Morrison says he had to push himself to be so over the top. “My head tends more towards gee-whiz sci-fi and psychedelia,” he says. “For me, it was going into very different territory and seeing what I could do with it. But fortunately, I come from Scotland, where people swear constantly and swearing is used as punctuation. I love swearing. I think swearing is one of the great pleasures of the articulate man and woman.” The series, published by the famously permissive Image Comics, earned mixed reviews. On one hand: “The book is funny, smart, quick, different and absolutely beautiful,” wrote Bleeding Cool’s Rich Johnston. On the other: “I’m a huge Grant Morrison fan, but I was ready to quit Happy! halfway through the first issue,” wrote Paste’s Garrett Martin.
Whatever the critical response, Morrison was proud enough of the work that he saw a future for it beyond the comics page. He didn’t anticipate that it would be easy. “I’d been trying to sell stuff in Hollywood for years and years, and even though I managed to sell a few scripts, nothing was ever produced,” he recalls. “But with Happy!, it’s been a clear line straight through.” That line began with a pitch to Taylor, who had earned a cult following for writing and directing the kabonkers action flicks Crank and Crank: High Voltage alongside Mark Neveldine. Those films are wild almost beyond description, centering around the adventures of an outlaw played by Jason Statham who has to stave off death by keeping his heart rate elevated in the first one and by repeatedly charging himself with electricity in the second. The Crank movies are awe-inspiringly offensive, deliriously ambitious, and they found a fan in Morrison.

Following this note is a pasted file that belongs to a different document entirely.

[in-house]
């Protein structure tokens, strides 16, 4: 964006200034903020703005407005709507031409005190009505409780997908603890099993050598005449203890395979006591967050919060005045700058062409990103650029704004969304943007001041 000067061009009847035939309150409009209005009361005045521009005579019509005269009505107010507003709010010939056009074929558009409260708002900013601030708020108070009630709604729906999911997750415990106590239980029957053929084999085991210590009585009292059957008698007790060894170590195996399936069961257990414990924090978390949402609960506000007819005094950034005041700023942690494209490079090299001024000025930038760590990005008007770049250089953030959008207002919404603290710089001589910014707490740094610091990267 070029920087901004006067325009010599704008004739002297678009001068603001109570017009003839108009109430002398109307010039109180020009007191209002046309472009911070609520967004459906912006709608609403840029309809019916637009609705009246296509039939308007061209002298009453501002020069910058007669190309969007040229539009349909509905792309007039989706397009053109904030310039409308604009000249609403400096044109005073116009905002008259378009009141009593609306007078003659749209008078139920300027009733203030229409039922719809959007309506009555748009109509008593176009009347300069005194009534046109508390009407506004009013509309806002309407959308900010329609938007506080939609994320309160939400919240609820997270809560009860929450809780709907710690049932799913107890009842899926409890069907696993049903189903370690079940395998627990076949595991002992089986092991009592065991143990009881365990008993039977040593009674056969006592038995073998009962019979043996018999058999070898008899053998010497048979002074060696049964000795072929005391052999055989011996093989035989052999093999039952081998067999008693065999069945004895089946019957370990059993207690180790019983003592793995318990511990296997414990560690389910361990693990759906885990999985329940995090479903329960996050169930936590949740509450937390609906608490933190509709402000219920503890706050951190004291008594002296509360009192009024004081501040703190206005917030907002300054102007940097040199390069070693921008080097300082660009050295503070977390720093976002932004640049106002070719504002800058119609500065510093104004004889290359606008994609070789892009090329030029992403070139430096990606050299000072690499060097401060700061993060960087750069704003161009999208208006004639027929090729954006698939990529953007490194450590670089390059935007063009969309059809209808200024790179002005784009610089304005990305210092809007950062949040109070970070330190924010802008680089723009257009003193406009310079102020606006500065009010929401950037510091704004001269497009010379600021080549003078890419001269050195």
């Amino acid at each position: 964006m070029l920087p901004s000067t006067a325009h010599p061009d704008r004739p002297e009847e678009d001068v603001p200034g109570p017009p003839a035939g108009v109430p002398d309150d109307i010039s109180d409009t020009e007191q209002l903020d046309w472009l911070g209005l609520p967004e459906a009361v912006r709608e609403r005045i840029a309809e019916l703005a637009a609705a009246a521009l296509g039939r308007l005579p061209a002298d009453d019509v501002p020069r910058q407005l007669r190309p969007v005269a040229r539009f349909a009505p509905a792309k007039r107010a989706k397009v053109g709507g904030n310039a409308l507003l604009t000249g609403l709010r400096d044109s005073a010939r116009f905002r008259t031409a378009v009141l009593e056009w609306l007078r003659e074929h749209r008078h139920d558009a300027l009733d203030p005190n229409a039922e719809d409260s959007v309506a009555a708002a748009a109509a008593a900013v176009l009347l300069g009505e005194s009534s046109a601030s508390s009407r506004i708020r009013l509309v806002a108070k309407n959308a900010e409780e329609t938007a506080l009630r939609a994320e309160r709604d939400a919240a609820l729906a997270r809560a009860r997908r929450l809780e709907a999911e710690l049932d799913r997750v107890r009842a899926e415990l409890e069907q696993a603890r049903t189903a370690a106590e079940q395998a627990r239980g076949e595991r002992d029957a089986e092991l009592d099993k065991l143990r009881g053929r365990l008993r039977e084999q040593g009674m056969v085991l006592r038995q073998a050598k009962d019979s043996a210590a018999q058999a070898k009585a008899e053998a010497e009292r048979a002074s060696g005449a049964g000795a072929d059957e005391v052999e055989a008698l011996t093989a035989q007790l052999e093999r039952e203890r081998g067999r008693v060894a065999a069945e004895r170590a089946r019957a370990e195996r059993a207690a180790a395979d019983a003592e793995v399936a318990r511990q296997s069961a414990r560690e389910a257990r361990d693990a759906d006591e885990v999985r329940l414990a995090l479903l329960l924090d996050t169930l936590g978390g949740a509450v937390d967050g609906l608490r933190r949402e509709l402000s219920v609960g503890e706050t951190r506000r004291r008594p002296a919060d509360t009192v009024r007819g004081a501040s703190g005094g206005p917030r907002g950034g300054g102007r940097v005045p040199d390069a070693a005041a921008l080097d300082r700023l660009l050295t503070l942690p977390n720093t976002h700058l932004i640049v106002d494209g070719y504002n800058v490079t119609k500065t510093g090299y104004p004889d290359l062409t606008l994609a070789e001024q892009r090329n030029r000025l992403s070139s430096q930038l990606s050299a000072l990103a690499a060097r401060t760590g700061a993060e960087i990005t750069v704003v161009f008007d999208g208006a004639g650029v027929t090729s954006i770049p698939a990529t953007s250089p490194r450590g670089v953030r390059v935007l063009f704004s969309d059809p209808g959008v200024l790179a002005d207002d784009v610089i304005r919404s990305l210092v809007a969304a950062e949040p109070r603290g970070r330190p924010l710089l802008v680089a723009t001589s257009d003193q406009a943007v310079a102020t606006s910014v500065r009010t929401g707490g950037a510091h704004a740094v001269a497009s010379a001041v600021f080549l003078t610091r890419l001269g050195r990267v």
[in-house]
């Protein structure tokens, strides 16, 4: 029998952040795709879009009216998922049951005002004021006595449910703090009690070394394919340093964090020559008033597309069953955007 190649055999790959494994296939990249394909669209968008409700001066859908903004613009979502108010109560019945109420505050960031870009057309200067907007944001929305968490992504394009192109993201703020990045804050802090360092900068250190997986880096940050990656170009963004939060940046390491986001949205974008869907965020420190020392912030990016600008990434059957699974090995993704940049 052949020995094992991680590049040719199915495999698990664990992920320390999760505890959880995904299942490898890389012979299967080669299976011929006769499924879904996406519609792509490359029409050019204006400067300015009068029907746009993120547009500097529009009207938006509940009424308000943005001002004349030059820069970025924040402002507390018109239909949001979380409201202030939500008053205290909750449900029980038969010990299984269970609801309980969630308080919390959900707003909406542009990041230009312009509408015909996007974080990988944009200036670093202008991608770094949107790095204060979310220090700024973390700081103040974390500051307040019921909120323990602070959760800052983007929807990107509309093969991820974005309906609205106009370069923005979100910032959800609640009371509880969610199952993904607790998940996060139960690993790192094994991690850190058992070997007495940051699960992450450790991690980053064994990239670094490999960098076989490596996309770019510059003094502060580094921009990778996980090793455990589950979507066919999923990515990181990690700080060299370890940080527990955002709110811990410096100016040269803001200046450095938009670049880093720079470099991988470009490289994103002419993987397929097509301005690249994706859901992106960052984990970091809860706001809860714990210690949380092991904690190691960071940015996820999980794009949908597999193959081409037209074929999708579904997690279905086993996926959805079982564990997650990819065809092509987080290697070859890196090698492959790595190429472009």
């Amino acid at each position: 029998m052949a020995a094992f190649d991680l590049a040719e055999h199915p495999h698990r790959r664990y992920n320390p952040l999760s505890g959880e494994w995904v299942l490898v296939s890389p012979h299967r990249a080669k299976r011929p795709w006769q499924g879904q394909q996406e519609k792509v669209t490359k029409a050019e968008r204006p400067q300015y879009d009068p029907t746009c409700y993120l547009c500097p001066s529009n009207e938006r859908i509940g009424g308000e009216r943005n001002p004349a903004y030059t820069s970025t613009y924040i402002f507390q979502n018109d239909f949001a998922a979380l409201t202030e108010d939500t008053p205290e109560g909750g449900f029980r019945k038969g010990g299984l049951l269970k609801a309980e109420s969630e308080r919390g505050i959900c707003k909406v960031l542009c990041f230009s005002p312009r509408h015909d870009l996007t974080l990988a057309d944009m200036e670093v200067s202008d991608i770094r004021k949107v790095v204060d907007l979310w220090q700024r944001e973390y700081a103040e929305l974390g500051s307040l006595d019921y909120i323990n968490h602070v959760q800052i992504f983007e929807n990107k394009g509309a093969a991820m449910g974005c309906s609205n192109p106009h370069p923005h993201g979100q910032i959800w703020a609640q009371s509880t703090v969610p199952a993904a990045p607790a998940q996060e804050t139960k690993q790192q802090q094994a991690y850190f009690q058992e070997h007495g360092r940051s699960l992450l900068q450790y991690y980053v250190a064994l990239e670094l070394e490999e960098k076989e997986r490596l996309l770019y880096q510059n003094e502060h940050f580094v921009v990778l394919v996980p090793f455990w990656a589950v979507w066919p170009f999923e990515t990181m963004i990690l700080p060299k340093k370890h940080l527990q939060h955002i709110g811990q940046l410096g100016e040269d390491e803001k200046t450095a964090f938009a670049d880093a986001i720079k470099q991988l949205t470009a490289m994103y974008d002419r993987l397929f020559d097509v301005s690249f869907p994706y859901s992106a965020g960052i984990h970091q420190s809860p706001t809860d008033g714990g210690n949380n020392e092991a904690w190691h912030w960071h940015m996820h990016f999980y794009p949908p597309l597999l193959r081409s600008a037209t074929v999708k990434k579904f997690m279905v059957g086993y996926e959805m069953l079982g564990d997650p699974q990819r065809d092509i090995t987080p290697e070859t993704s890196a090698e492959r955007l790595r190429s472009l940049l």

The Scotsman and Taylor met long before Happy!’s development and, in Taylor’s recollection, Morrison told him he was particularly enamored of High Voltage. “There’s 99 percent of the world that hates the Crank movies,” Taylor says, “but of the one percent that likes them, there’s the Crank ones and then there’s the Crank 2 people. And the Crank 2 people? That’s my people.” When Taylor was approached with the idea of adapting Happy!, he jumped at it. Morrison signed on as an executive producer, they co-wrote the pilot, SyFy picked it up, Meloni was cast, Taylor directed, and it went to series.
In the show, Meloni synthesizes two polar-opposite breeds of character he’s known for playing: the determined enforcer in Law & Order: SVU, and the comedic madman he so deftly embodies in Wet Hot American Summer. Nick is at once cold-blooded and sympathetic, frightening and mirthful — and he’s as much a product of Meloni as he is of Morrison or Taylor, in that Meloni gets a long leash to revise lines on the fly. To wit: At the cemetery, when a character suggests that Nick move to California, the script called for him to reply, “Give up all this grime, grit, and grousing? Nah. Besides, New York’s got the best holes to crawl out of every other weekend.” Meloni opted for pith instead: “California? Not my kind of dirty. Plus, I hate quinoa.”